If you work nights, your fear of getting ovarian cancer is actually somewhat grounded, as this risk is real to any woman who works a night shift.

This is maddening to all the women out there who work nights as nurses, doctors and other medical personnel, as well as in other occupations that often involve steady night work such as truck drivers, police officers, guards, hotel staff and convenience/grocery store workers.

Night Work Drives up Ovarian Cancer Risk

A report in the May 2013 Occupational and Environmental Medicine says that a nigh tshift is associated with a 24 percent higher risk of advanced disease and 49 percent for early-stage disease, when compared to women working a day job.

The study subjects were ages 35 to 74.

Alarming: Length of Night Work Need Not Be Long

Another alarming aspect of the study was that the night shift durations averaged 2.7 years to 3.5 years for all three groups of women, the three groups being: advanced illness, early-stage illness and no ovarian cancer.

Women over age 50 who had worked nights were significantly more likely to have the disease.

The study did not unveil a cumulative risk for ovarian cancer the more years that a woman worked at night.

It also did not look into whether or not the risk wore off as time went on, once the women quit the night work.

For example, you’re probably aware that if a person quits smoking, their risk of lung cancer diminishes as the years go on.

Does the risk of ovarian cancer diminish as the years go on, once a woman ceases working nights? What if a woman worked nights for five years straight — 20 years ago?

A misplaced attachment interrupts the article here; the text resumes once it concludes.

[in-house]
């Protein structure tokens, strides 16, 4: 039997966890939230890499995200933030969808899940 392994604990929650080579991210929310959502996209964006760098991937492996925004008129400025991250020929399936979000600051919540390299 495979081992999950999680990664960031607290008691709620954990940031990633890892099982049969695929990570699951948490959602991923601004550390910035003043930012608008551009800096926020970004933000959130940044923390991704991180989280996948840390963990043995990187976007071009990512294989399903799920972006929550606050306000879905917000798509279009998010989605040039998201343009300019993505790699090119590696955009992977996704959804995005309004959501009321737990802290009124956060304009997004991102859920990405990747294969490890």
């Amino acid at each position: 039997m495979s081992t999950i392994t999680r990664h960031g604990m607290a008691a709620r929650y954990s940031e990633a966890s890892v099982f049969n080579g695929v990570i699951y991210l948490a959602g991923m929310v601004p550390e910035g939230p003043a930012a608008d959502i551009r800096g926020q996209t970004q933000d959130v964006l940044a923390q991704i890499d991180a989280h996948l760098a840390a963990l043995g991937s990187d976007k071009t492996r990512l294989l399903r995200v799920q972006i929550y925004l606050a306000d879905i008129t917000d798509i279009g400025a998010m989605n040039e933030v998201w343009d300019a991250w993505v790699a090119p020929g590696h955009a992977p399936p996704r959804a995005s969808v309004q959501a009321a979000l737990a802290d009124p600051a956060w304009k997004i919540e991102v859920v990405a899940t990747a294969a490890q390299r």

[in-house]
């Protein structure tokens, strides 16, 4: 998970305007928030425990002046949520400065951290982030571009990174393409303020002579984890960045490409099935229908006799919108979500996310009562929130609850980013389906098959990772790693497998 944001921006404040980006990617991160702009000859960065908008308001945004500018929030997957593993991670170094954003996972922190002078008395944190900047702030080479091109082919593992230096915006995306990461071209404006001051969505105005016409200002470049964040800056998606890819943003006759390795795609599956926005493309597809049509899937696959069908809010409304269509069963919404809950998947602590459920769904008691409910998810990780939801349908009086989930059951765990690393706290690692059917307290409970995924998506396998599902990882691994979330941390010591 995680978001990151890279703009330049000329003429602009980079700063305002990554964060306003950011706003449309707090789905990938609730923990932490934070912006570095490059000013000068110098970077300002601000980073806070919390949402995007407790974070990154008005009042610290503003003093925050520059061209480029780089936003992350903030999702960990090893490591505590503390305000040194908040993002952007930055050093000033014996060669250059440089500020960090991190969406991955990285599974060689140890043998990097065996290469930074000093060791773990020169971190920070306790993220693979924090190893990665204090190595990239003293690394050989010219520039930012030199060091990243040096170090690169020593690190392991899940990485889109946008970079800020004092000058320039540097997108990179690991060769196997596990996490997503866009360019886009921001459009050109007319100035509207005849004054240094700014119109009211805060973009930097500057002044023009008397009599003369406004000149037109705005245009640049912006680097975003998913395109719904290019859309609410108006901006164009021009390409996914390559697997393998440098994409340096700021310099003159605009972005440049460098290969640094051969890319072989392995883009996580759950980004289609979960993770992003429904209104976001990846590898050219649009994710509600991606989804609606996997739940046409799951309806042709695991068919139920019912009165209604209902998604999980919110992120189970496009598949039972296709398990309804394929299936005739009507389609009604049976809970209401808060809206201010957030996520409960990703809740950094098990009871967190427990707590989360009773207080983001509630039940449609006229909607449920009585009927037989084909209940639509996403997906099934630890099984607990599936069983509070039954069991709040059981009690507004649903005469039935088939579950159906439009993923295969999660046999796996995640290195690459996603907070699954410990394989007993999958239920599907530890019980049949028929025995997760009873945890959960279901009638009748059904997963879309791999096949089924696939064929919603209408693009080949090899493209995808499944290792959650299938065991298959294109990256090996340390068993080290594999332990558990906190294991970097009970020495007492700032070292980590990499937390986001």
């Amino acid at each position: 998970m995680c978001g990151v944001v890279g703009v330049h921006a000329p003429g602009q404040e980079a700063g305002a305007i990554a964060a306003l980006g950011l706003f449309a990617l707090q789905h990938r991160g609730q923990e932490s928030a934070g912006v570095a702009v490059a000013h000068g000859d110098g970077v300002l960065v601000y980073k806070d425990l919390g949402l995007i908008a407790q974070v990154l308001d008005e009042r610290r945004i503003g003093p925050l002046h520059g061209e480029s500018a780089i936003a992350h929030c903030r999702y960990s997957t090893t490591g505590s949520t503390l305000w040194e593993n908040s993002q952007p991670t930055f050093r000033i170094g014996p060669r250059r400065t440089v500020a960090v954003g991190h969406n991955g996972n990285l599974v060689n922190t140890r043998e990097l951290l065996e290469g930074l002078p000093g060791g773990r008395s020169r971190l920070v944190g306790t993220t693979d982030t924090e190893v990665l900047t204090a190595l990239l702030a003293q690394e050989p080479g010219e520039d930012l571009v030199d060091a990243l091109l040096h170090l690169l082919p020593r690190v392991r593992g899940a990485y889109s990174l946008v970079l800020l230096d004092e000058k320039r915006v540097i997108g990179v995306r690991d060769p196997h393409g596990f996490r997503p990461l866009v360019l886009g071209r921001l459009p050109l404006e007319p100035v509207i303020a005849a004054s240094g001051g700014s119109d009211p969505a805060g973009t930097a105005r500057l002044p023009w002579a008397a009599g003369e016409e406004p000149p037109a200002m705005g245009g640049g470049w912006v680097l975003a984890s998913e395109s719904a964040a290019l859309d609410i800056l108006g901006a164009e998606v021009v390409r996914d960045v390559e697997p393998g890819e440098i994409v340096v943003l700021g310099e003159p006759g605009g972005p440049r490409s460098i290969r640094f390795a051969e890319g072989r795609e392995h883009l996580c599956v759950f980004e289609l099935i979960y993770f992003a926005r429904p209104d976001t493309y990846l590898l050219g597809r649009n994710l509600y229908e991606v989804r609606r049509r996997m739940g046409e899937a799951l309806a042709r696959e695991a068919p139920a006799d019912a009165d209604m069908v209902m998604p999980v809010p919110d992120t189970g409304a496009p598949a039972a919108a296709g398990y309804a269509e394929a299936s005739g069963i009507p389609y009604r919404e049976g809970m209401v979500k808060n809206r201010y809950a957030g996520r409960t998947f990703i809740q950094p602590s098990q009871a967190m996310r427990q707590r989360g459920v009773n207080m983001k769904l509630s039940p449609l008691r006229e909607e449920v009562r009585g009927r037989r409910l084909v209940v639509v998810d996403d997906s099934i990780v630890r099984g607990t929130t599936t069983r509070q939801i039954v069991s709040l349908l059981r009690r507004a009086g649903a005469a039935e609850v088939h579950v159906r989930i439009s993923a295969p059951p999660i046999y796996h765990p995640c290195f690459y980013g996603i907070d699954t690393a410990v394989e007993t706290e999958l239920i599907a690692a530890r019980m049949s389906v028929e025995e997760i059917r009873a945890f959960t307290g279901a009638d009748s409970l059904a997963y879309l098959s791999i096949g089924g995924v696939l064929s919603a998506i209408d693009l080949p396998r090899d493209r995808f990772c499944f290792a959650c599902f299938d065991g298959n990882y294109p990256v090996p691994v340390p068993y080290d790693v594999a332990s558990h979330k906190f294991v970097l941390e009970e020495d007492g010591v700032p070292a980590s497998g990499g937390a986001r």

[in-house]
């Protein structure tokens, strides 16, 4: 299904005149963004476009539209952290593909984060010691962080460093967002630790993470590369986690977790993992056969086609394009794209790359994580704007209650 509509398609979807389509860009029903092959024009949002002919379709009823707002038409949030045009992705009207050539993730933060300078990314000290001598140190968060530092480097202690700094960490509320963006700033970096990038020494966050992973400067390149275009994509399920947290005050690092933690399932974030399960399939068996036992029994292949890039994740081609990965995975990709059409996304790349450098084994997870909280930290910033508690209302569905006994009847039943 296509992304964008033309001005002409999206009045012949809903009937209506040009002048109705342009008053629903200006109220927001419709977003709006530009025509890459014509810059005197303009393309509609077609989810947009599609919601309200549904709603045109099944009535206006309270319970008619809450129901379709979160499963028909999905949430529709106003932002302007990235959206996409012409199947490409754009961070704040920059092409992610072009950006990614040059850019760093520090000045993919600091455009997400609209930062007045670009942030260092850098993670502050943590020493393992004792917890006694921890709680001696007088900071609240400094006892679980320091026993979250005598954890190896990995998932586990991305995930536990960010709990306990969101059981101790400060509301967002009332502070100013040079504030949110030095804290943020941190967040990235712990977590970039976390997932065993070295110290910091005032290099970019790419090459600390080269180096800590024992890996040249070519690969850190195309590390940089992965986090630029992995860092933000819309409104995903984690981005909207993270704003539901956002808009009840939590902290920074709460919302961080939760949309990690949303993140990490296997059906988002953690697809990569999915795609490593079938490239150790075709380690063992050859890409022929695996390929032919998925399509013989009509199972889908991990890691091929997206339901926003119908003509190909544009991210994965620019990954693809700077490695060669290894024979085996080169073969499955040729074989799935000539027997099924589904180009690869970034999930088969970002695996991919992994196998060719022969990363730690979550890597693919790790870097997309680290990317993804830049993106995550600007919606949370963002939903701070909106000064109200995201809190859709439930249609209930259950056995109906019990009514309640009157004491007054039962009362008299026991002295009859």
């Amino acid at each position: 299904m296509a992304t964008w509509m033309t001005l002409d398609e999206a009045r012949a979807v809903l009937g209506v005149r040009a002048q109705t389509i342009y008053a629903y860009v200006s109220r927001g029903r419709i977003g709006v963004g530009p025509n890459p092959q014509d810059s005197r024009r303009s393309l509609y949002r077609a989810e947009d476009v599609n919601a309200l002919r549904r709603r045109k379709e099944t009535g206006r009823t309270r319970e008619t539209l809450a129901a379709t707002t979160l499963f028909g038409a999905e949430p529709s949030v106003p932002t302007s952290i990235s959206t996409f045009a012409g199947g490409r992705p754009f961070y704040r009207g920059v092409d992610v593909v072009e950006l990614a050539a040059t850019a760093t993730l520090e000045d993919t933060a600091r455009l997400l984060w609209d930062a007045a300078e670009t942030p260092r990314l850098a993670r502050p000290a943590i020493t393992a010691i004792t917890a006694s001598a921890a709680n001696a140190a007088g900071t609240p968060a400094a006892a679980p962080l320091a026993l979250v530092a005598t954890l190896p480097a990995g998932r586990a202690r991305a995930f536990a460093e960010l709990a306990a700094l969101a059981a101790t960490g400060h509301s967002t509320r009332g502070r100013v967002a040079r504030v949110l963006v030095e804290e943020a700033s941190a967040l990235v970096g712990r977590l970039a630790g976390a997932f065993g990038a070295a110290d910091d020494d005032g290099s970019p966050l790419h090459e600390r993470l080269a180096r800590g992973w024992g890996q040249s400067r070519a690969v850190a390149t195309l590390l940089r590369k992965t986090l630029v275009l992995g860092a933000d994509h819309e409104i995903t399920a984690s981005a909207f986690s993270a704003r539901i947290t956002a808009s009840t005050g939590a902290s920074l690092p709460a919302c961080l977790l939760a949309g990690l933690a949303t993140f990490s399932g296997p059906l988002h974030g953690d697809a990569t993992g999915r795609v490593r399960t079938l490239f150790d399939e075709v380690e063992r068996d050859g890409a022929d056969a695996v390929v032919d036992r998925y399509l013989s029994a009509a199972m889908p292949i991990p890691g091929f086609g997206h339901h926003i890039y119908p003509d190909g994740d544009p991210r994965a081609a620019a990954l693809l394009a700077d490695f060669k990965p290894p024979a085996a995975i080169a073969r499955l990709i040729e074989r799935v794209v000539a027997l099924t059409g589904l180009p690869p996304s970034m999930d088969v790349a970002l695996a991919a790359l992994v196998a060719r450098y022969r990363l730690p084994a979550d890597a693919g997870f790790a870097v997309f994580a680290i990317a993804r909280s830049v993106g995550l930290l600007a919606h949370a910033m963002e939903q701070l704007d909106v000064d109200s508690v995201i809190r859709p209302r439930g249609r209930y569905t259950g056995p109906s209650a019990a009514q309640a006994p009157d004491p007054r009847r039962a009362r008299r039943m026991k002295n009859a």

Why does night work put a woman a higher risk of ovarian cancer?

The study notes that the increased risk of the disease may be linked to the hormone melatonin, a powerful antioxidant, which is produced while we sleep—but in dark rooms—the darker the better. Melatonin production is suppressed by light.

There are quite a few night shift job opportunities out there that may have appeal to women, and this includes the medical profession, such as nurses.

Another type of job that has offered plenty of night work opportunities is that of newspaper production — at least years ago when many of the tasks were not as automated as they are today.

Sometimes a woman has no choice but to work nights, but then there are those who think it would be an interesting experience, or who do so for the extra “differential” pay.

But is the increased risk for ovarian cancer worth working nights when you don’t really have to?

Lorra Garrick has been covering medical, fitness and cybersecurity topics for many years, having written thousands of articles for print magazines and websites, including as a ghostwriter. She’s also a former ACE-certified personal trainer.  
Source: ovarian cancer risk work nights